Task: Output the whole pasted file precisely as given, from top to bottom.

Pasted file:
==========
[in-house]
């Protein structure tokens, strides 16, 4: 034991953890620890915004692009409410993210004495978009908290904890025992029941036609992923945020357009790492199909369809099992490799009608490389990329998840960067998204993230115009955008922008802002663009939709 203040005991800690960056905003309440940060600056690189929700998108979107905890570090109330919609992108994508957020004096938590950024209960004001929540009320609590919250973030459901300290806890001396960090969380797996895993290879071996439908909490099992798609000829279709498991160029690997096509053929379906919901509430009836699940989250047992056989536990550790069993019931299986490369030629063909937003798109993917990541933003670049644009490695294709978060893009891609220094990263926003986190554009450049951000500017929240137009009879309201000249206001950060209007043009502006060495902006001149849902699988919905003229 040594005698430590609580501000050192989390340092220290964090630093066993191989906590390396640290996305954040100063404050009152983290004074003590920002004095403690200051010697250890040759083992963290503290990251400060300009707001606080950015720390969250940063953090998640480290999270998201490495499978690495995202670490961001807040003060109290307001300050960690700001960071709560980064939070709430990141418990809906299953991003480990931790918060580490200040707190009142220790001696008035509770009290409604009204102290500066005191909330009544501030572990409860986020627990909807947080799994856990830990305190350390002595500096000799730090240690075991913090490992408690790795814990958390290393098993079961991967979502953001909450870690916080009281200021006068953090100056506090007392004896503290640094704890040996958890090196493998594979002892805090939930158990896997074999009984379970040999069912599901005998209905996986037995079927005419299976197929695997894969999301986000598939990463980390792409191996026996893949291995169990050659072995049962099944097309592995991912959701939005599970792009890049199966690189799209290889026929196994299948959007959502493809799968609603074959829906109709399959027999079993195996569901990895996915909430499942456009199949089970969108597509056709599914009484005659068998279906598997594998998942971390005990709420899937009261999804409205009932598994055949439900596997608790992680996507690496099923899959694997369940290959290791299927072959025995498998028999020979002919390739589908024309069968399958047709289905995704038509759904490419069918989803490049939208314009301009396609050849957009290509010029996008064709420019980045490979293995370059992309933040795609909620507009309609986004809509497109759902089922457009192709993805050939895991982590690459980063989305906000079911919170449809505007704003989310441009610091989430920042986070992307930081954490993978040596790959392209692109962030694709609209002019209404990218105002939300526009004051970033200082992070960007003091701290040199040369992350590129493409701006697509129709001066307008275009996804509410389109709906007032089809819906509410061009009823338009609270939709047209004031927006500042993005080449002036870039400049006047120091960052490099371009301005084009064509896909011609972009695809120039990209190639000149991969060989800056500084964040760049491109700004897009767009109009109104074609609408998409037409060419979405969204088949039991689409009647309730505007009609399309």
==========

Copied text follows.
[in-house]
């Protein structure tokens, strides 16, 4: 034991953890620890915004692009409410993210004495978009908290904890025992029941036609992923945020357009790492199909369809099992490799009608490389990329998840960067998204993230115009955008922008802002663009939709 203040005991800690960056905003309440940060600056690189929700998108979107905890570090109330919609992108994508957020004096938590950024209960004001929540009320609590919250973030459901300290806890001396960090969380797996895993290879071996439908909490099992798609000829279709498991160029690997096509053929379906919901509430009836699940989250047992056989536990550790069993019931299986490369030629063909937003798109993917990541933003670049644009490695294709978060893009891609220094990263926003986190554009450049951000500017929240137009009879309201000249206001950060209007043009502006060495902006001149849902699988919905003229 040594005698430590609580501000050192989390340092220290964090630093066993191989906590390396640290996305954040100063404050009152983290004074003590920002004095403690200051010697250890040759083992963290503290990251400060300009707001606080950015720390969250940063953090998640480290999270998201490495499978690495995202670490961001807040003060109290307001300050960690700001960071709560980064939070709430990141418990809906299953991003480990931790918060580490200040707190009142220790001696008035509770009290409604009204102290500066005191909330009544501030572990409860986020627990909807947080799994856990830990305190350390002595500096000799730090240690075991913090490992408690790795814990958390290393098993079961991967979502953001909450870690916080009281200021006068953090100056506090007392004896503290640094704890040996958890090196493998594979002892805090939930158990896997074999009984379970040999069912599901005998209905996986037995079927005419299976197929695997894969999301986000598939990463980390792409191996026996893949291995169990050659072995049962099944097309592995991912959701939005599970792009890049199966690189799209290889026929196994299948959007959502493809799968609603074959829906109709399959027999079993195996569901990895996915909430499942456009199949089970969108597509056709599914009484005659068998279906598997594998998942971390005990709420899937009261999804409205009932598994055949439900596997608790992680996507690496099923899959694997369940290959290791299927072959025995498998028999020979002919390739589908024309069968399958047709289905995704038509759904490419069918989803490049939208314009301009396609050849957009290509010029996008064709420019980045490979293995370059992309933040795609909620507009309609986004809509497109759902089922457009192709993805050939895991982590690459980063989305906000079911919170449809505007704003989310441009610091989430920042986070992307930081954490993978040596790959392209692109962030694709609209002019209404990218105002939300526009004051970033200082992070960007003091701290040199040369992350590129493409701006697509129709001066307008275009996804509410389109709906007032089809819906509410061009009823338009609270939709047209004031927006500042993005080449002036870039400049006047120091960052490099371009301005084009064509896909011609972009695809120039990209190639000149991969060989800056500084964040760049491109700004897009767009109009109104074609609408998409037409060419979405969204088949039991689409009647309730505007009609399309």